The European Parliament has rejected proposals for a cooling off period for customers after booking a holiday and plans to introduce a Europe-wide aviation tax in addition to UK Air Passenger Duty also appear to have been rejected.
Abta claimed “significant lobbying successes” in Brussels after the two moves were revealed. The Consumer Rights Directive was passed last week without any cooling off periods for holiday purchases as proposed by some MEPs.
Abta helped defeat an amendment to the directive that would have given customers the right to cancel a booking with no cancellation fee for up to 14 days.
The association also lobbied against plans for a new EU-wide air tax. Proposals to introduce a new per passenger air tax in the next EU budget proposals were being actively considered by the European Commission to raise more cash.
But the Commission’s budget includes no mention of introducing a new aviation tax for the period 2014-2020. Both moves would have had a significant and damaging effect on the UK travel industry, Abta argued.
Head of public affairs Luke Pollard said: “Abta has invested significantly in our work in Brussels and the hard work is paying off. I am delighted that the Consumer Rights Directive has been passed without proposals for a holiday booking cooling off period.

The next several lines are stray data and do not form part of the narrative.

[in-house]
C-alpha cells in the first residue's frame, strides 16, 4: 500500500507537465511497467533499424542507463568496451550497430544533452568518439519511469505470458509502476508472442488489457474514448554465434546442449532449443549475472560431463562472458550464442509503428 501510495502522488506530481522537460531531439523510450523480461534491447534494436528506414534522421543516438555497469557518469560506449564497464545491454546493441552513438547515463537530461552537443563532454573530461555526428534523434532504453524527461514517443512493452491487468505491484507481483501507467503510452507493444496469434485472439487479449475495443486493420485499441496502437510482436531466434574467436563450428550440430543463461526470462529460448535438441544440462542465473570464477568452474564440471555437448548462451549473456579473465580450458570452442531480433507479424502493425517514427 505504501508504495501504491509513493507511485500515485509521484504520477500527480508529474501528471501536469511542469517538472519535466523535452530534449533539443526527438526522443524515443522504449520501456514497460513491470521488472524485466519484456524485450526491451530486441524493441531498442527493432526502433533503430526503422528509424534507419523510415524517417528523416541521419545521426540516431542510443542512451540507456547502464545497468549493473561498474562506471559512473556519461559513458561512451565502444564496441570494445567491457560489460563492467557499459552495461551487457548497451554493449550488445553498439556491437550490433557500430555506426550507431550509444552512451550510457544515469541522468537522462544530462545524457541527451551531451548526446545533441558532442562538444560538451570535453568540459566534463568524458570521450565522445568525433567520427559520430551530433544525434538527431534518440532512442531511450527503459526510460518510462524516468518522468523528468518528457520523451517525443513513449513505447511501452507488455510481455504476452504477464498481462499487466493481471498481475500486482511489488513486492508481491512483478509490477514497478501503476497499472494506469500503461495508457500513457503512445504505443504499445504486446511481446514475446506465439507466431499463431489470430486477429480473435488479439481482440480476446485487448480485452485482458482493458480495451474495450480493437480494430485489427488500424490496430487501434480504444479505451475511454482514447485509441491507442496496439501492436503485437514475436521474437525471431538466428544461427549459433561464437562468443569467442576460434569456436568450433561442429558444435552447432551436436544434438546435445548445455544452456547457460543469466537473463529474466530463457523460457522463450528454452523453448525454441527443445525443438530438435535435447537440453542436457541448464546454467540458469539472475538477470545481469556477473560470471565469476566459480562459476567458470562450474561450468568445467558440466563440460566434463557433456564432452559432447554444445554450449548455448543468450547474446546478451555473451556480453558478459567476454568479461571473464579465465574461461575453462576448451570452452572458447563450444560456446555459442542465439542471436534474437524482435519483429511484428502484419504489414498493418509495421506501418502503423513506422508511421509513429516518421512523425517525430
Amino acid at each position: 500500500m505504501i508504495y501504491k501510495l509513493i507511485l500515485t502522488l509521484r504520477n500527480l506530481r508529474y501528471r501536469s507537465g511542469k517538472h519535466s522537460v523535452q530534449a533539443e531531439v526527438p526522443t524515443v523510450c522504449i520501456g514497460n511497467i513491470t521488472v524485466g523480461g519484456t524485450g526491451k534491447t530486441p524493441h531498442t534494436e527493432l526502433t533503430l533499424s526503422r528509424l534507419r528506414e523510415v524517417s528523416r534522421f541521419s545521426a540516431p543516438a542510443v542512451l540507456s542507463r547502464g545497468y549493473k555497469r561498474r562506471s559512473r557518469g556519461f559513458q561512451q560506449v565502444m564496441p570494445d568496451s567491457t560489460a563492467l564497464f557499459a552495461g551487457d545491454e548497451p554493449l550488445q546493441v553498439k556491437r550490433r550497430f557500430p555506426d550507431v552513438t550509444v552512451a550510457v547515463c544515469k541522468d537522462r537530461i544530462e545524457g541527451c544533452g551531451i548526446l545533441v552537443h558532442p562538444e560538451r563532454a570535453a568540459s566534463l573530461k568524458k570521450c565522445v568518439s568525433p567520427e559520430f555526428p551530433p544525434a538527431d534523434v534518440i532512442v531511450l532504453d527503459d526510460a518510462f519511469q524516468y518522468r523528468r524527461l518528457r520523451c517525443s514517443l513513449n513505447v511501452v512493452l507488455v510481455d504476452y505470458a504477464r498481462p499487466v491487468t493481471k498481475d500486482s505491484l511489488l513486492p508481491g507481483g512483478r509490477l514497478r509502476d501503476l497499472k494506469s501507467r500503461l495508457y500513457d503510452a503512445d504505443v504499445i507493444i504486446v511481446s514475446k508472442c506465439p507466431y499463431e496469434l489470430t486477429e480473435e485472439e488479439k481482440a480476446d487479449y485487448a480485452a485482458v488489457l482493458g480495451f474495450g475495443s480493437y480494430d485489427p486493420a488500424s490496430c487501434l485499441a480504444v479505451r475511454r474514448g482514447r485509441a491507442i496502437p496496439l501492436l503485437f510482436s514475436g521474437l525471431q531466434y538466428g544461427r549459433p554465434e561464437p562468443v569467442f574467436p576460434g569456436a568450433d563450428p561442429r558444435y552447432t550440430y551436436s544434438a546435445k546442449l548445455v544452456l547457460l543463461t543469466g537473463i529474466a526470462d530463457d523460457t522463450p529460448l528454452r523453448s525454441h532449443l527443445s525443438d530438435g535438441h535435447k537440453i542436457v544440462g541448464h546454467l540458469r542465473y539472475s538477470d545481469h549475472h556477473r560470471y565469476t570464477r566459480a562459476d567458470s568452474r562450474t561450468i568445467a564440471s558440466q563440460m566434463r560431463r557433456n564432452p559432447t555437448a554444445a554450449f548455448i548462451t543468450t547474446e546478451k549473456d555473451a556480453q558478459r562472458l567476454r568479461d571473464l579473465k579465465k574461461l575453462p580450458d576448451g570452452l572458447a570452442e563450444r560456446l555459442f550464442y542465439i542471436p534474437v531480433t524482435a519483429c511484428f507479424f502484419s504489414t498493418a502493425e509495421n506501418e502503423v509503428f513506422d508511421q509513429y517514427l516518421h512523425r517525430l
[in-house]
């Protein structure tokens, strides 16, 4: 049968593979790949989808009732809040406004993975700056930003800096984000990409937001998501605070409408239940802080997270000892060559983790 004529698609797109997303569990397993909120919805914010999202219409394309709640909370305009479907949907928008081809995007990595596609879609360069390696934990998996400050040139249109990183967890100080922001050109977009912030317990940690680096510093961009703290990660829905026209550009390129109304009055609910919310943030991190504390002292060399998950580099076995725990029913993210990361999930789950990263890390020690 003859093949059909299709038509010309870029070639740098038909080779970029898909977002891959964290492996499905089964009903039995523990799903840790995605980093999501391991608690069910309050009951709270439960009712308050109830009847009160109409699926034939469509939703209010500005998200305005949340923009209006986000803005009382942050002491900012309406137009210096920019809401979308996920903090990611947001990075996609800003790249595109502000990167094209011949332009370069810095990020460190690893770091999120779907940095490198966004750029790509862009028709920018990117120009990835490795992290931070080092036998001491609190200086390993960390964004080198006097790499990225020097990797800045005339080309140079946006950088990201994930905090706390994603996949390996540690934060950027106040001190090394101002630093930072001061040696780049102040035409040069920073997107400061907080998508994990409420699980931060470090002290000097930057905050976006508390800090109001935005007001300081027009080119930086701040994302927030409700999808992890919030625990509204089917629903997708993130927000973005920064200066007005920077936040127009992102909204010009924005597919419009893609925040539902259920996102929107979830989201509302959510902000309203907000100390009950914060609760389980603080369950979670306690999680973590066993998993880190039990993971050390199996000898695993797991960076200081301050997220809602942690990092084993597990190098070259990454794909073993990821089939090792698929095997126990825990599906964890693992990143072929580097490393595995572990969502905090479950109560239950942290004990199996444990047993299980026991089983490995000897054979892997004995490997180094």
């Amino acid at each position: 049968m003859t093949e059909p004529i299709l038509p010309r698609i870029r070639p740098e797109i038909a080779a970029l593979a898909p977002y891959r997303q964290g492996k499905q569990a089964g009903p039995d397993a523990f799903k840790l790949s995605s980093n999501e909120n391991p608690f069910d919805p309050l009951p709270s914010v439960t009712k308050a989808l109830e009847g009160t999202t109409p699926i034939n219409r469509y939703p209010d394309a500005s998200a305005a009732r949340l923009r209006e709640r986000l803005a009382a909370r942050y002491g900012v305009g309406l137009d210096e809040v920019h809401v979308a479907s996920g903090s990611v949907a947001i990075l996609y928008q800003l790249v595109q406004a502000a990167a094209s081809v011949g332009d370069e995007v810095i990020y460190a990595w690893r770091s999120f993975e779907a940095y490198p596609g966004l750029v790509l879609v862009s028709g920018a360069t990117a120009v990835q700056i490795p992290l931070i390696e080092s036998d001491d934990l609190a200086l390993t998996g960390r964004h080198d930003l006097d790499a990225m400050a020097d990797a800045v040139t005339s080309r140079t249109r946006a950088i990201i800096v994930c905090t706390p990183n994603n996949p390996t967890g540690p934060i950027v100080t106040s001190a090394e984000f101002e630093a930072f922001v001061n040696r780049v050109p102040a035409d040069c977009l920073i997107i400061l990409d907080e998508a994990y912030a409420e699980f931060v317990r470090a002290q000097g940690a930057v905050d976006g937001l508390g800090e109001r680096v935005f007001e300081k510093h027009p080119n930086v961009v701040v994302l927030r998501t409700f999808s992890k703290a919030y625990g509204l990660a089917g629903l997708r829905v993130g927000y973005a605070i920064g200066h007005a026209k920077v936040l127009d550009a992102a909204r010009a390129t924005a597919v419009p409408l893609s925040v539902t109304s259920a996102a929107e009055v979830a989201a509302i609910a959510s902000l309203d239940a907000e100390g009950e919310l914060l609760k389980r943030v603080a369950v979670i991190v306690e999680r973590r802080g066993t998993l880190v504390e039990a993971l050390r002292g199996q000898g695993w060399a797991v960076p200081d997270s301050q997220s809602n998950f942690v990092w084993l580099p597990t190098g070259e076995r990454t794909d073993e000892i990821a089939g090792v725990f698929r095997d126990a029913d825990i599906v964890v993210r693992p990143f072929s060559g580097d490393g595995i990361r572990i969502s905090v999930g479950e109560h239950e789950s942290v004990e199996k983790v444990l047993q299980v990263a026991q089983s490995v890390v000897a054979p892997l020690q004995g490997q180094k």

“A cooling off period would have forced significant changes to current business models and almost certainly resulted in higher prices for consumers and additional costs for holiday companies.
“However, there is still some support for the concept and there is a danger that it may return in the terms of a revised Package Travel Directive. Abta will continue with our industry partners to lobby in Brussels to make sure that we successfully make the case against this damaging and ill-thought out proposal.”
He added: “We also had confirmation that the EU will not be pursuing its own air tax on top of the UK’s Air Passenger Duty. As the country with the highest air tax the UK was at the forefront of efforts against yet another new tax on flying and it looks as if our arguments have won the day.”
A revised Package Travel Directive is expected to be released in 2012 with measures to address airline insolvency being published, possibly as early as December this year.
This is a community-moderated forum.
All post are the individual views of the respective commenter and are not the expressed views of Travel Weekly.
By posting your comments you agree to accept our Terms & Conditions.